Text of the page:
Syria is a cruel puzzle. It is hard to see any promising roads forward -- either for the children and families who remain in danger of being slaughtered there, or for the United States.
It is cursed with a messy, violent, multisided civil conflict. Among those opposing the brutal dictatorship of Bashar Assad are violent extremist groups, some of them sworn enemies of the United States. A dozen or so countries and groups are intervening with weapons, money, armed fighters or all three. Yet there is no common disposition for collective action on the part of Arab nations or Syria's neighbors. The United Nations is paralyzed by China and Russia, allies of Assad.
For the United States, the most sobering reality here is also the hardest to absorb. No matter how heinous the crime -- in this case, the Assad regime's use of chemical weapons on civilians, killing 1,400 last month -- solo retribution in a heated, confusing and dangerous situation is almost certain to have consequences we don't want and to be used by other actors as fuel in their own plans for outrage and violence. The most dangerous poker game in the region is that between the West and Iran. No move in Syria can or should be made without assessing its impact on the Iran nuclear situation.
We continue to pay a terrible price for leading others into war in Iraq a decade ago with false representations, as the British Parliament underscored by voting against intervention late last month. We will continue to pay that price for a long time to come.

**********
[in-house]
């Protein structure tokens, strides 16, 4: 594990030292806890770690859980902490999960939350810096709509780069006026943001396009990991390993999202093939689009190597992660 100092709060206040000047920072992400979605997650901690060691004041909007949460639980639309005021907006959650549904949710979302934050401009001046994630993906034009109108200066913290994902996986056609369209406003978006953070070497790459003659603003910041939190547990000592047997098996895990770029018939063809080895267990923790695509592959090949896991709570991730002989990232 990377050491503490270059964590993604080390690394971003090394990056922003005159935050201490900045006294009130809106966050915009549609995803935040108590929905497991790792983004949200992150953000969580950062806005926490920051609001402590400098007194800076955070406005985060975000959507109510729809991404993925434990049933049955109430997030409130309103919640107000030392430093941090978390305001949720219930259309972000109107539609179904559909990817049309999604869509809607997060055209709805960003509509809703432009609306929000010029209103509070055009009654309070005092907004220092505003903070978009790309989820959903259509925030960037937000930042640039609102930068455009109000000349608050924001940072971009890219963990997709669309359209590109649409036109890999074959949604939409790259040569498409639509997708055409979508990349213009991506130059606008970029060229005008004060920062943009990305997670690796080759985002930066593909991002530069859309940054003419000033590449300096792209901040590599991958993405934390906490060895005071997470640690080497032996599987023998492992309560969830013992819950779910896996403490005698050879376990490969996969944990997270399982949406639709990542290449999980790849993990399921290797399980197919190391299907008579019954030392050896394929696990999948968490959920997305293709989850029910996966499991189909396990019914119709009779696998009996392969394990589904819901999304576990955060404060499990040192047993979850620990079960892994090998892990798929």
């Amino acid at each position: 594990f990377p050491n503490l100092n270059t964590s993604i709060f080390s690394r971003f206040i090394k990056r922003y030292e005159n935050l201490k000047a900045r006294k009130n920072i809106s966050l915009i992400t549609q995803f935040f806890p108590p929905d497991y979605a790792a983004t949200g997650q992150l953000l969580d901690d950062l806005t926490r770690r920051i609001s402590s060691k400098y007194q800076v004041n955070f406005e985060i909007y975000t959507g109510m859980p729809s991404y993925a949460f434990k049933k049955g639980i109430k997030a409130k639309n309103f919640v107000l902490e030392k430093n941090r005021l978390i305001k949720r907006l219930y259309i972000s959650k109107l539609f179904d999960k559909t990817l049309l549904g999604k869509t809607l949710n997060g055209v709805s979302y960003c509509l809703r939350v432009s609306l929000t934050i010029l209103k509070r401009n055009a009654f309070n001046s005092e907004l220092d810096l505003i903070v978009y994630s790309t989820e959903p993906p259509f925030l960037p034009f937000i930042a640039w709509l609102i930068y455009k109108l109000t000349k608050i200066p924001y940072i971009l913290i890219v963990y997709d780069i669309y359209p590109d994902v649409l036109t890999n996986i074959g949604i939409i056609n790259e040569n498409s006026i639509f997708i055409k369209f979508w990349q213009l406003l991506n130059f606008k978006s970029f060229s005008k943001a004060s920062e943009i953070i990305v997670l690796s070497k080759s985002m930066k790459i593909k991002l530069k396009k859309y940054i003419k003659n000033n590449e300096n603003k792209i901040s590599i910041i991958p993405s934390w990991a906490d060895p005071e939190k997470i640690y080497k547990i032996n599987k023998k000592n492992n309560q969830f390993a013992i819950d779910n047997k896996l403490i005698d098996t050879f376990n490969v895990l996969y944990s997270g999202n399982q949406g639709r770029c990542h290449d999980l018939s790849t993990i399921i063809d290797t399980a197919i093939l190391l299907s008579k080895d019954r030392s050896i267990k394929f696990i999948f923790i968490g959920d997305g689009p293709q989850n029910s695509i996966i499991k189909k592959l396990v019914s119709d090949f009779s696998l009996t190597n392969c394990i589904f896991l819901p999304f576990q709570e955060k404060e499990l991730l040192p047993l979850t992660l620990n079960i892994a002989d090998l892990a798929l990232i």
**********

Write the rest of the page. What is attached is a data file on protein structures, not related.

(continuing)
It hurts to see our president squirm and flail. Russia's President Vladimir Putin and Iran's Ayatollah Ali Khamenei are no doubt each saying to themselves: "This is terrific. I win if the United States intervenes, and I win if it backs down. Either way I have more options, more influence, more support and less opposition." For Iran, unilateral, illegal U.S. military intervention may be a godsend that goes a long way toward legitimizing its drive to acquire nuclear weapons.
There are actions here that are supportable. We could go into Damascus with a humanitarian mission of medical and other help for the survivors in the families that were massacred, and use military forces only if the humanitarians were attacked. We could support the arrest of Assad and his top military leaders as war criminals, and simultaneously create havoc electronically with Assad's personal finances and activities. The stance represented by those actions might make the point we really want to make: that gassing civilians is a brutal act beyond the pale, and that we will use our power to respond, bring help, and hold those responsible to account -- even in the heart of the dictator's country.
But a remote-control attack on Syrian government military targets, in which some civilians will inevitably be killed, carried out alone in an arena of multi-dimensional carnage with no real "good guy" in sight? And where the likelihood of negative outcomes dwarfs the chance of positive outcomes?
Not in this bloody free-for-all. Not alone. Not just because the president once uttered an unfortunate ultimatum about a "red line."
It's stupid to make a threat that's not well thought out and that you may not wish, or be able, to carry out. But it is even more stupid to carry out that ill-considered threat and unleash consequences you cannot foresee just because you said you would.
At some point you have to understand that it's time to cut your losses to avoid even worse consequences. That time is now.
Peter Goldmark, a former budget director of New York State and former publisher of the International Herald Tribune, headed the climate program at the Environmental Defense Fund.